top of page
WhatsApp Image 2024-01-15 at 16.08.44.jpeg

The story so far

Originally known as the Three Horseshoes, on the edge of the delightfully un-spoilt village of Chedington the Winyard’s Gap Inn has an interesting history.

A Public House has stood on this site for over 300 years, overlooking the glorious Dorset and Somerset hills.


Winyard’s Gap was immortalised by Thomas Hardy in his poem A Trampwoman's Tragedy. Hardy ranked the poem highly amongst his works, and came to believe that it was "upon the whole his most successful poem."


The poem begins with the speaker describing a journey across England.


From Wynyard's Gap the livelong day, The livelong day, 

We beat afoot the northward way 

We had travelled times before. 

The sun-blaze burning on our backs,

 Our shoulders sticking to our packs, 

By fosseway1, fields, and turnpike tracks We skirted sad Sedge-Moor.


It's current name comes from General Winyard, who blasted his way through the area to move heavy artillery.


In 1651 Charles II, the rightful claimant to the English throne found himself on the run in Dorset and the route of his flight is commemorated with a long-distance path called the Monarch’s Way, which leads through Winyard’s Gap. 


Prior to that in 1644, his father, King Charles I led his troops through the Gap during the English Civil War.


There are tales of highwaymen and smugglers, but the most notorious event was a 1752 story concerning gypsies, prostitution and a court case which rocked London that brought fame to the Gap. It involved Mary Squires, an ageing gypsy, accused with Mrs Susannah ‘Mother’ Wells of carrying out an abduction (Elizabeth Canning) for prostitution, as brothel matrons.


The magistrate was Henry Fielding (1707–54), who had used similar character material in his earlier novel Tom Jones. He allowed dubious evidence from Elizabeth Canning and an even less credible account from a young lady named Virtue Hall. Squires and Wells were tried and convicted.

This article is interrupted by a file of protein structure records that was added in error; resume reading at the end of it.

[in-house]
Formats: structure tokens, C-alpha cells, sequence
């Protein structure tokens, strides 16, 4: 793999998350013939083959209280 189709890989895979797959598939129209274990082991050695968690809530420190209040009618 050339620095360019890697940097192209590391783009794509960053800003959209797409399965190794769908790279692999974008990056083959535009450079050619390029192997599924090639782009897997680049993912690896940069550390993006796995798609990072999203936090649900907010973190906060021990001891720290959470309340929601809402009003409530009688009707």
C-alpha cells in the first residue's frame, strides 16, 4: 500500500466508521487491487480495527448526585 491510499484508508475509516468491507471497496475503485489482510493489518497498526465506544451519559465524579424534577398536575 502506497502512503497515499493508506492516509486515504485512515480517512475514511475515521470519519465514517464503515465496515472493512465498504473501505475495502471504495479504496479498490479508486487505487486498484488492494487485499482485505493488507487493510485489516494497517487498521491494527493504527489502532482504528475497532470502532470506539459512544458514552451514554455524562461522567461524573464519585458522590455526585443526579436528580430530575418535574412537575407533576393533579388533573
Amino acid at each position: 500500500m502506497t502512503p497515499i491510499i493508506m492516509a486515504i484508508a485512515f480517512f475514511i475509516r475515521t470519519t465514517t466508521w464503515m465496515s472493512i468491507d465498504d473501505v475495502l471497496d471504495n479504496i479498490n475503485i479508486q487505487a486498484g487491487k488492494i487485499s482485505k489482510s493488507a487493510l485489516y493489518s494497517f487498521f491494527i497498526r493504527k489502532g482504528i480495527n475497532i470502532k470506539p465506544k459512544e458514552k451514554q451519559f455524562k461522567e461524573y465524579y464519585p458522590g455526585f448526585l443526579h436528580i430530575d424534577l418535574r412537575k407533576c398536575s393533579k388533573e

The case went to the Old Bailey. As a result, Mary Squires was sentenced to death, though this was commuted to transportation. The charges were eventually overturned and both women were vindicated, although Wells had already been branded by the public hangman.


Although there are tales of poachers, smugglers & highwaymen, frequenting the pub over the years the present Innkeepers swapped life in London pre-lockdown in early 2020.


Landlady Bron Ellis, “After thirty-five years in London, working in financial services, it was time for a completely new adventure and together with my daughter Lucy, we have swapped city life for country life and have re-opened the doors of the Winyard’s Gap Inn to locals, holidaymakers, and tourists.”


Arriving with a hire car and completely unsuitable footwear Lucy then persuaded her American boyfriend, now husband to join her. John can be found behind the bar, a keen music fan, you’ll recognise him by his distinct New Jersey accent.

bottom of page